Different viewpoints on the impact tall buildings will have on the downtown core and if there are going to be tall buildings - just where should they be.

News 100 blueBy Staff

February 27th, 2018



There are two sides to the decision to permit tall buildings in the Downtown core.

Pam Casey, Jim Robinson, Kassia Kocharakkal, Lauren Jenkins, Madison Falco, Brad and Maureen Owen delegated at city council and said Tall buildings appropriate to provide the opportunity for additional forms of housing and retail and commercial space in the downtown, while helping make downtown an active and prosperous place. In an urban environment such as Downtown Burlington, well-designed tall buildings provide the opportunities to add density in a much slender and architecturally pleasing form.

The comments are taken from the notes the Clerk’s office provided.

The Planning department said the development of tall buildings in strategic locations within the Downtown will support and enhance the downtown as a lively, vibrant and people-oriented place and support the Downtown’s role as a major transit station area and mobility hub within the City and Region. New development in the Downtown will be of high quality design to maintain and enhance the Downtown’s image as an enjoyable, safe, bikeable, walkable and transit-supportive place and built to be compatible with buildings and neighbourhoods and complement the pedestrian activity and historical attributes of the area.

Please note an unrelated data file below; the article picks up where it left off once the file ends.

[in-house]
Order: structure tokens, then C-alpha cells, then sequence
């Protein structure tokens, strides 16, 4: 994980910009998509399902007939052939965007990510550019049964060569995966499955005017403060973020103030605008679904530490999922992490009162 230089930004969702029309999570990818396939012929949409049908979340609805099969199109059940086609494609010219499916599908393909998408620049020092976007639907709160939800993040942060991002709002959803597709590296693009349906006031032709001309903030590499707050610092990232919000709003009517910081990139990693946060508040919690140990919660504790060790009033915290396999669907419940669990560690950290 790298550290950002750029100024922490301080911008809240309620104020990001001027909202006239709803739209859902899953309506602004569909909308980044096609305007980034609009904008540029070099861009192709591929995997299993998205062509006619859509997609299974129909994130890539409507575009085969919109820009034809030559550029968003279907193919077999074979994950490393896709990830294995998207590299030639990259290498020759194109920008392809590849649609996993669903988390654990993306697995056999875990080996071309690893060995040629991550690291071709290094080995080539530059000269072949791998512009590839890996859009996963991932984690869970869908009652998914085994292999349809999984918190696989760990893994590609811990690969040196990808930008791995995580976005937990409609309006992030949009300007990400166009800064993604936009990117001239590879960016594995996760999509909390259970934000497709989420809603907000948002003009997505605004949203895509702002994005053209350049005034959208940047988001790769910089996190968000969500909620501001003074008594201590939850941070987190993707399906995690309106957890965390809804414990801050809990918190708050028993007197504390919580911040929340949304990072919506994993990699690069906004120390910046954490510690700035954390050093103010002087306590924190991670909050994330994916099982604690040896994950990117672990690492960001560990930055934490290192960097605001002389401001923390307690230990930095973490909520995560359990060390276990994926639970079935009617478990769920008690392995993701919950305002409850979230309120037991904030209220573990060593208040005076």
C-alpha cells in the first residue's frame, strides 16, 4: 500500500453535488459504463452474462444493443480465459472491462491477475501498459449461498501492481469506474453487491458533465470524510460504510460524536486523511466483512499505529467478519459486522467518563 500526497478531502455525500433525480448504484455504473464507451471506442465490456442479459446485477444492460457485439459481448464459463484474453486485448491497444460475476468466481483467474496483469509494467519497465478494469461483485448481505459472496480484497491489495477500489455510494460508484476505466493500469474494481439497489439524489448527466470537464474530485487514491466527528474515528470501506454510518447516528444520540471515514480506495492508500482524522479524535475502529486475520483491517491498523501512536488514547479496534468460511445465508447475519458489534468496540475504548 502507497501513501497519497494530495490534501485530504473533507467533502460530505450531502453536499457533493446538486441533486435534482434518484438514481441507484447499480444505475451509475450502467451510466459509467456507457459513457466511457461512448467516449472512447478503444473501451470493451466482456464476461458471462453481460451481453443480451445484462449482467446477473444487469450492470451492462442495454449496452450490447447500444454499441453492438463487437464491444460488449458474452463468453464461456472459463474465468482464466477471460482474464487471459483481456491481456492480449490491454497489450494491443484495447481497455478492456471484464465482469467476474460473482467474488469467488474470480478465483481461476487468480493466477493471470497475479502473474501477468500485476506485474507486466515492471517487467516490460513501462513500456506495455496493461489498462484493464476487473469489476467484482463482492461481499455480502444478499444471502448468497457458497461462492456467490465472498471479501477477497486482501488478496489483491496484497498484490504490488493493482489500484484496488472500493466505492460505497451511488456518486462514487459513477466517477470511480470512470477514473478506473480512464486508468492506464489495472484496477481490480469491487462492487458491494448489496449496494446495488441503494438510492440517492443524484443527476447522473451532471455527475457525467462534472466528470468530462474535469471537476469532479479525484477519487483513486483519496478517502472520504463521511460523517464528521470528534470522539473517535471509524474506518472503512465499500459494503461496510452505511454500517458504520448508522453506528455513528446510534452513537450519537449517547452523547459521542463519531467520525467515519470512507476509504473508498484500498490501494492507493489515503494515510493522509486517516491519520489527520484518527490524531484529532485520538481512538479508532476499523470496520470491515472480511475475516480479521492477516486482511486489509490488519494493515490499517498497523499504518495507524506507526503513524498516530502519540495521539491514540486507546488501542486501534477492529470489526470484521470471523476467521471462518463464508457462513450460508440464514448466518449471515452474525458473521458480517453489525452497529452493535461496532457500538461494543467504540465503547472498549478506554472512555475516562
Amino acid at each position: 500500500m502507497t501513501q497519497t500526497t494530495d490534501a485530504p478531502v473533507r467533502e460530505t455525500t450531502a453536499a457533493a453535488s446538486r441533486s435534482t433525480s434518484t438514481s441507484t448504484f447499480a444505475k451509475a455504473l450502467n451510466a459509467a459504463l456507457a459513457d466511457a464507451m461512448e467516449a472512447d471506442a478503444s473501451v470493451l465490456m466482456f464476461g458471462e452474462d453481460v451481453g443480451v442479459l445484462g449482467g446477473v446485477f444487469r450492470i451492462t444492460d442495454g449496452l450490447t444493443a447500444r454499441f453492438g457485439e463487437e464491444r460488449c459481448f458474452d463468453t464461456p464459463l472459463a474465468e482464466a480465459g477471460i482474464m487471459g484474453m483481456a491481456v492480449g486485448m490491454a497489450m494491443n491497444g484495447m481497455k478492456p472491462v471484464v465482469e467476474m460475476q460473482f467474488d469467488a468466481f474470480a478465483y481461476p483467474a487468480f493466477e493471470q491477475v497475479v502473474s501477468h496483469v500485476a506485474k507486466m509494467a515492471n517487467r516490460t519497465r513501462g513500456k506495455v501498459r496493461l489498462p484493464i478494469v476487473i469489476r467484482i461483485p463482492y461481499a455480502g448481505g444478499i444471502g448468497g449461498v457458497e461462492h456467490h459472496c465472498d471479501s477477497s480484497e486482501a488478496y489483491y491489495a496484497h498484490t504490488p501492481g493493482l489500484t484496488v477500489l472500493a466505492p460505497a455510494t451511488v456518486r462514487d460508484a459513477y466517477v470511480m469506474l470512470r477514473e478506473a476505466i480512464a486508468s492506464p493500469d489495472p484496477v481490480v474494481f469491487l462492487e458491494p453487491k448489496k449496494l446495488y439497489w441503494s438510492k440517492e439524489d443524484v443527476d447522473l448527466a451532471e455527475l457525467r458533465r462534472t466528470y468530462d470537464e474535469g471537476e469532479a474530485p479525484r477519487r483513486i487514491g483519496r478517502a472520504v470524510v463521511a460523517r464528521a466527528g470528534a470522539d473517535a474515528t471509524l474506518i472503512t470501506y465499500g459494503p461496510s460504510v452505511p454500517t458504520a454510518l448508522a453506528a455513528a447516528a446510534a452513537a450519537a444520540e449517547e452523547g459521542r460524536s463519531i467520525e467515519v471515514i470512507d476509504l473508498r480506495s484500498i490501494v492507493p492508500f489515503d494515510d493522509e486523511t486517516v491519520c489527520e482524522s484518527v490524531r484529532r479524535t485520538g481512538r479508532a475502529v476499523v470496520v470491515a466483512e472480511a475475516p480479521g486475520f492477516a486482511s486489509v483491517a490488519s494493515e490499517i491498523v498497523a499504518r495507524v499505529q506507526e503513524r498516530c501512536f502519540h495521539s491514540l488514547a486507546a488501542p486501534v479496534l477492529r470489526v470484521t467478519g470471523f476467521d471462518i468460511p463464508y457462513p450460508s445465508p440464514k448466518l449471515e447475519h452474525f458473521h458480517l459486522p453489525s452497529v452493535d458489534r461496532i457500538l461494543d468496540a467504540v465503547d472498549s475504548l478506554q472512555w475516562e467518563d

Exceptions to the Plan

Steve Keech, Jim MaLaughlin, and Jack O’Brien said in their delegations that they wanted to see hard height limits established in the plan to avoid exceptions being made.

The comments are taken from the detailed minutes provided by the Clerk’s Office

Bates precinct

Bates precinct

The Planners said the proposed policies for the Downtown set out height, density and / or intensity permissions stated within all Downtown Urban Centre precincts, except for the Bates Precinct and St. Luke’s and Emerald Precinct, shall be inclusive of the provision of any and all community benefits which may be required as part of the approval of a development.

St Likes-Emerald precinct

St. Luke’s and Emerald Precinct

As such, the limits included in the proposed precinct plan are intended to be maximum height limits, which would provide the public, City Council, City staff and the development industry with predictability and transparency with respect to maximum building heights within the Downtown. However, it should be noted that Planning Act legislation permits property owners to submit applications to amend Official Plan policies (including heights).

The Planning Act requires Planning departments to accept every application for an exception to the Official Plan.

Right now the city has an Official Plan that is close to impossible to defend – the result is more than ten application in the last 100 days.

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